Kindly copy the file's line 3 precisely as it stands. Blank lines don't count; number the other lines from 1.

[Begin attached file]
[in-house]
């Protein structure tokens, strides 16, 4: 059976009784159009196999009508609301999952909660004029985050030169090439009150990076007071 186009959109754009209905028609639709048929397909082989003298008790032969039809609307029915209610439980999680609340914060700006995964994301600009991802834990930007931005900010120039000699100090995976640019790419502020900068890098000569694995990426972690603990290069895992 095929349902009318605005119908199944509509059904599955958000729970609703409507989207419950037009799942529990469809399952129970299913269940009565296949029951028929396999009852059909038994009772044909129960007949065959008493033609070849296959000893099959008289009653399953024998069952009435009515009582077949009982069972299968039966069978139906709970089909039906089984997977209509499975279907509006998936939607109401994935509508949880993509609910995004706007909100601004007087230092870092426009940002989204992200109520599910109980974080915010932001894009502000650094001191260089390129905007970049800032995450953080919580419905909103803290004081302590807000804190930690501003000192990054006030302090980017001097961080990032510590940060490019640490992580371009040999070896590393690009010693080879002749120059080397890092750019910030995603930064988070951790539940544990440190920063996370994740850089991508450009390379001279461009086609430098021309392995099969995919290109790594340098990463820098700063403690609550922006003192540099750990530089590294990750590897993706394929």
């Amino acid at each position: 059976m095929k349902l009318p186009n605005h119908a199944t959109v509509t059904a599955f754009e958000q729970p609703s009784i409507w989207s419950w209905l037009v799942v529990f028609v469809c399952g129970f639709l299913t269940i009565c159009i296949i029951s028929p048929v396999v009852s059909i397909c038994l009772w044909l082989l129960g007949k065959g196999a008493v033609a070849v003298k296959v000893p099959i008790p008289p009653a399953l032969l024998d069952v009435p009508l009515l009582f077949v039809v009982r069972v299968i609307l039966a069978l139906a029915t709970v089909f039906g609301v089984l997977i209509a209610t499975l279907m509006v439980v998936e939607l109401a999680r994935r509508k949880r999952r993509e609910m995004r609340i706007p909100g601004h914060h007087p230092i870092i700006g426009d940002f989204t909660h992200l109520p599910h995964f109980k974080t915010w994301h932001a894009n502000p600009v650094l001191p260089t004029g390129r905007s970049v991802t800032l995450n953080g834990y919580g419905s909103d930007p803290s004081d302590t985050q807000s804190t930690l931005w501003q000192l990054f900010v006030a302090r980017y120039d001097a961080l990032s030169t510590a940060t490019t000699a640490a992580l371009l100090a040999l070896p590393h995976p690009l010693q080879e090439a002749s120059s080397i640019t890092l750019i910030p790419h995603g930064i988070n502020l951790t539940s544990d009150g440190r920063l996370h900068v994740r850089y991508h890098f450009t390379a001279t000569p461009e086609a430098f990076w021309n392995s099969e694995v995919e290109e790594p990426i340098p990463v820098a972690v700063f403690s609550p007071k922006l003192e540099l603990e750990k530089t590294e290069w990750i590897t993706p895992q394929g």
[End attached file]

């Amino acid at each position: 059976m095929k349902l009318p186009n605005h119908a199944t959109v509509t059904a599955f754009e958000q729970p609703s009784i409507w989207s419950w209905l037009v799942v529990f028609v469809c399952g129970f639709l299913t269940i009565c159009i296949i029951s028929p048929v396999v009852s059909i397909c038994l009772w044909l082989l129960g007949k065959g196999a008493v033609a070849v003298k296959v000893p099959i008790p008289p009653a399953l032969l024998d069952v009435p009508l009515l009582f077949v039809v009982r069972v299968i609307l039966a069978l139906a029915t709970v089909f039906g609301v089984l997977i209509a209610t499975l279907m509006v439980v998936e939607l109401a999680r994935r509508k949880r999952r993509e609910m995004r609340i706007p909100g601004h914060h007087p230092i870092i700006g426009d940002f989204t909660h992200l109520p599910h995964f109980k974080t915010w994301h932001a894009n502000p600009v650094l001191p260089t004029g390129r905007s970049v991802t800032l995450n953080g834990y919580g419905s909103d930007p803290s004081d302590t985050q807000s804190t930690l931005w501003q000192l990054f900010v006030a302090r980017y120039d001097a961080l990032s030169t510590a940060t490019t000699a640490a992580l371009l100090a040999l070896p590393h995976p690009l010693q080879e090439a002749s120059s080397i640019t890092l750019i910030p790419h995603g930064i988070n502020l951790t539940s544990d009150g440190r920063l996370h900068v994740r850089y991508h890098f450009t390379a001279t000569p461009e086609a430098f990076w021309n392995s099969e694995v995919e290109e790594p990426i340098p990463v820098a972690v700063f403690s609550p007071k922006l003192e540099l603990e750990k530089t590294e290069w990750i590897t993706p895992q394929g």